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Sydney Water set to vandalise Wolli Creek Regional Park

Sydney Water is planning to destroy a patch of urban bushland and a sandstone cliff previously earmarked as part of Wolli Creek Regional Park, Earlwood, to build a sewage odour control facility up to 14m high.

The land is the eastern gateway to the park and marks the start of a 4.5km nature walk through the largest remnant of Sydney sandstone vegetation left between Sydney Harbour and Botany Bay.

“It’s a totally unnecessary desecration,” Nature Conservation Council Chief Executive Chris Gambian said.

“The odour control unit could be built on another block of land nearby, which would avoid all the horrendous visual impacts of this proposal.”

Wolli Creek Regional Park was established on land previously reserved for the M5 motorway. It was protected as a nature and recreation reserve after decades of campaigning by the local community and the Wolli Creek Preservation Society.

“More than 300 hectares of precious urban bushland is lost every year in Sydney, [1] often for infrastructure like this odour control unit,” Mr Gambian said.

“We can’t go on like this forever or there will be nothing left. That means we can’t always take the easy option when planning critical infrastructure like this.”

While the block of bushland is relatively small – just 120sq/m – it occupies a very prominent place at the start of the 4.5km walking track that is used by thousands of people every year.

“The COVID-19 experience has shown us how precious and irreplaceable bushland and open space in our cities is,” Mr Gambian said.

“The government’s own National Parks and Wildlife Service’s promotes Wolli Creek Regional Park as a ‘precious pocket of bushland in Sydney’. [2]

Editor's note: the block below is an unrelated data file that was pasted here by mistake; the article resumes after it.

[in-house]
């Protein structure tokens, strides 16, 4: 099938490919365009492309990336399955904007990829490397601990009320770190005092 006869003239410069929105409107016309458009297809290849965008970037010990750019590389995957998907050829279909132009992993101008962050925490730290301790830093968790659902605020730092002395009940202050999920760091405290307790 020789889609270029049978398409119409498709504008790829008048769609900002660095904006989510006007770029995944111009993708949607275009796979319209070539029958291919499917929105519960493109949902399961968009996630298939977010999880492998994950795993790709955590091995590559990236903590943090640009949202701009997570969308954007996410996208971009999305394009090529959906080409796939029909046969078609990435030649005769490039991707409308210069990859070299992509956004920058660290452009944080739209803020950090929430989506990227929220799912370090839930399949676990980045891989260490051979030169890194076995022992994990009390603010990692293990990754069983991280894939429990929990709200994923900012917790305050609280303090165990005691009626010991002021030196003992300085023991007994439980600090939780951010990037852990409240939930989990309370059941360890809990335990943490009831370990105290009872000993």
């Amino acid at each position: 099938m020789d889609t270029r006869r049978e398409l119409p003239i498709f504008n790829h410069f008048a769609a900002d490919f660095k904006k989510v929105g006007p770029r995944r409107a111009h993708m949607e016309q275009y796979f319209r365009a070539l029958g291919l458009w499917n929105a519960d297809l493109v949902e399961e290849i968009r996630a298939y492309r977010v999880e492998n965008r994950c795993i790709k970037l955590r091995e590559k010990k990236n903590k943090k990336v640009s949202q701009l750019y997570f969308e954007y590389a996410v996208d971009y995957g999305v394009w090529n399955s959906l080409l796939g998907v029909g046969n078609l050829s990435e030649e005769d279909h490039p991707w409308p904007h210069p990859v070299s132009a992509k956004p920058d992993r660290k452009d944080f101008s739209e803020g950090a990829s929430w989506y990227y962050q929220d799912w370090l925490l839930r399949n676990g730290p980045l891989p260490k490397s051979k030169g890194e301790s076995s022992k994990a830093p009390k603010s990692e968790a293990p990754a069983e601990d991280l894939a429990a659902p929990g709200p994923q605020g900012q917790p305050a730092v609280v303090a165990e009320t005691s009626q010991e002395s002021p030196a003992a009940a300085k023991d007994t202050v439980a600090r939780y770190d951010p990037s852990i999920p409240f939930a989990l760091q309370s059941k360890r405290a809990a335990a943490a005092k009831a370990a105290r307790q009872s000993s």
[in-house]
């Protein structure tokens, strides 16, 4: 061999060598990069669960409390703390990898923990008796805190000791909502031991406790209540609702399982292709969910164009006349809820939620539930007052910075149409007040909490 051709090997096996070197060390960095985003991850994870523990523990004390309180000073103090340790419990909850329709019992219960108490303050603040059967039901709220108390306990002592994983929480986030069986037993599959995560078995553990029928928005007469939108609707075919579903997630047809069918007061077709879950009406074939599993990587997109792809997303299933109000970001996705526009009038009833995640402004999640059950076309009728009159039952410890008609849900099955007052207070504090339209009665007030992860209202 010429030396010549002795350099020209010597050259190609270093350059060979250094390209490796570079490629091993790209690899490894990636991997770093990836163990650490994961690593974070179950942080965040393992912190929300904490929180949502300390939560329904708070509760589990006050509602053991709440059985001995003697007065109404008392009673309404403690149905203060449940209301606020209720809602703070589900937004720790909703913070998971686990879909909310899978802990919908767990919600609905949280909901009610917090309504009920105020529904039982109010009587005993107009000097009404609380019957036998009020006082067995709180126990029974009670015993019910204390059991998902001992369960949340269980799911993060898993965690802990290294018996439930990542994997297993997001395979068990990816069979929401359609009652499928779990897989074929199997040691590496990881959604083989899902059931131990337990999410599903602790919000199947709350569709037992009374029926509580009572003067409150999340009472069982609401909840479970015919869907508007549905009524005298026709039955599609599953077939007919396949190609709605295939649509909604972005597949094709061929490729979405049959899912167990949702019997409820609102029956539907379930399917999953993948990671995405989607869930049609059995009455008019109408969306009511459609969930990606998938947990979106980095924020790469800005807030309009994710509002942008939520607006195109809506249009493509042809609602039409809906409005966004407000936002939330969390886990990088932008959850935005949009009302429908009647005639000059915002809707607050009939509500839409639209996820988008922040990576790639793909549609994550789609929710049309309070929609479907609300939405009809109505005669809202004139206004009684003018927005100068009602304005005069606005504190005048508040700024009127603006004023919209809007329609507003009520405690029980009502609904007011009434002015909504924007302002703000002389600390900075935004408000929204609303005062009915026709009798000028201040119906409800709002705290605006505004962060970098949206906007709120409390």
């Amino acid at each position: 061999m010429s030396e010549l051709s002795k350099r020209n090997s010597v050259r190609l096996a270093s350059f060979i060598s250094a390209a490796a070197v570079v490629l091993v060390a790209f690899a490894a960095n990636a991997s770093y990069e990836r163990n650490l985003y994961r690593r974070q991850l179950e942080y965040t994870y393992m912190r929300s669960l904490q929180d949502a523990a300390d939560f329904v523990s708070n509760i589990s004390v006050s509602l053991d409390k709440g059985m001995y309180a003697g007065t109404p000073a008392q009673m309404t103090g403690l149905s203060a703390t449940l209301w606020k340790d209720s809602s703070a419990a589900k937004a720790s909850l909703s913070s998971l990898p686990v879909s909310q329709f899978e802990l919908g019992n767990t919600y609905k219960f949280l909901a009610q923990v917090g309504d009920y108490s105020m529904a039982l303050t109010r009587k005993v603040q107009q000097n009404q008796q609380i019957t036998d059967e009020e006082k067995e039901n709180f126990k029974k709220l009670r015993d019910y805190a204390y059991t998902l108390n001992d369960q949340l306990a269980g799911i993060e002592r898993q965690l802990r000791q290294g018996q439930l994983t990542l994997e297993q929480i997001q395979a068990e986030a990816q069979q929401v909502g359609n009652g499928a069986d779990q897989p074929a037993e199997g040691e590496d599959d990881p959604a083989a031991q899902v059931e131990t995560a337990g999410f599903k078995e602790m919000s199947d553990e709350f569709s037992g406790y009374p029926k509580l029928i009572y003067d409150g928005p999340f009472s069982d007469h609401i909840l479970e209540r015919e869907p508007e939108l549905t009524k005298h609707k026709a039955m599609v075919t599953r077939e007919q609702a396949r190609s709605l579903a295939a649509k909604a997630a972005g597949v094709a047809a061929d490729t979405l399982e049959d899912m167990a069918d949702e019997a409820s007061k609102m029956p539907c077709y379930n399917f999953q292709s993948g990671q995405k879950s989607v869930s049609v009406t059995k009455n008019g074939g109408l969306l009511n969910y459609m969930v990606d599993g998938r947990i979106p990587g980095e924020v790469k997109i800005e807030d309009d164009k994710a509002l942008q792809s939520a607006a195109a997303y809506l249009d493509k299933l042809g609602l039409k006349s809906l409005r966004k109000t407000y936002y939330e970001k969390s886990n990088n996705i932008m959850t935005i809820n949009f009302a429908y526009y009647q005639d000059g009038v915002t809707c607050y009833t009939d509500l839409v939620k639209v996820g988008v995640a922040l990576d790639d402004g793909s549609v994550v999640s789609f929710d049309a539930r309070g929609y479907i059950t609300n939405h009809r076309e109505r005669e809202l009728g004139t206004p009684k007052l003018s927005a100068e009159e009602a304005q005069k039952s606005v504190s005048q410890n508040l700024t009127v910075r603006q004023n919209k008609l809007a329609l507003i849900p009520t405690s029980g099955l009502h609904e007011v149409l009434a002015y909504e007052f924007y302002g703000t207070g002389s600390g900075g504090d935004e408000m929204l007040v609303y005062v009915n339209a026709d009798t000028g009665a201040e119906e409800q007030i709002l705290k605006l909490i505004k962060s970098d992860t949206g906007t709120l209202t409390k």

“We accept that the OCU is a necessary piece of state Infrastructure, but there is an alternative site.”

NCC and the Wolli Creek Preservation Society are calling on Water Minister Melinda Pavey to direct Sydney Water to reconsider its plans and find an alternative with much less impact on an iconic nature reserve.

The groups have set up a petition that will be presented to the minister soon. 


[1] See sheet two of the NSW Woody Vegetation Change 2017-18 spreadsheet, vegetation loss for the Greater Sydney Local Land Services Area over 10 years.

[2] NPWS website, Wolli Creek Regional Park, 2021.



For a more detailed description of the proposal, its impacts and alternatives, visit the Wolli Creek Preservation Society webpage here.  


To Water Minister Melinda Pavey

We, the undersigned, call on you to intervene on Sydney Water’s planned location for a sewage Odour Control Unit (OCU), a large, intrusive piece of industrial infrastructure, at the eastern gateway to the Wolli Creek valley and across the popular Two Valley Trail.

We value highly the Wolli valley, its bushland and its heritage. Our objection is not to the OCU itself but to the insensitive and unnecessary location of the unit when there are better alternatives.

Our urban bushland areas are where we walk, rest and play. Since the COVID-19 pandemic, the popularity of the 4.5km walking track through the Wolli Creek valley has soared to 250 per cent of its pre-COVID level.

Residents of the surrounding suburbs and Greater Sydney have flocked to quality local recreation and environmental experiences.

Sydney Water’s proposal locates the OCU at the entry to the Two Valley Trail, cutting into a natural sandstone cliff-face and destroying bushland.

It will also be an ugly intrusion too close to a state heritage-listed aqueduct.

This plan will ruin forever the striking entry point to the visitor’s experience of this unique place and seriously damage Sydney Water‘s reputation for environmentally sensitive works.

Minister, it does not have to be this way. There is a suitable alternative site nearby.

Sydney Water and the NSW Government can adopt the alternative, abandon a plan that would severely mar the start of the Two Valley Trail and the nearby heritage aqueduct, keep the bush that the local community has advocated to protect for 30 years, and complete the Wolli Creek Regional Park, promised 20 years ago.

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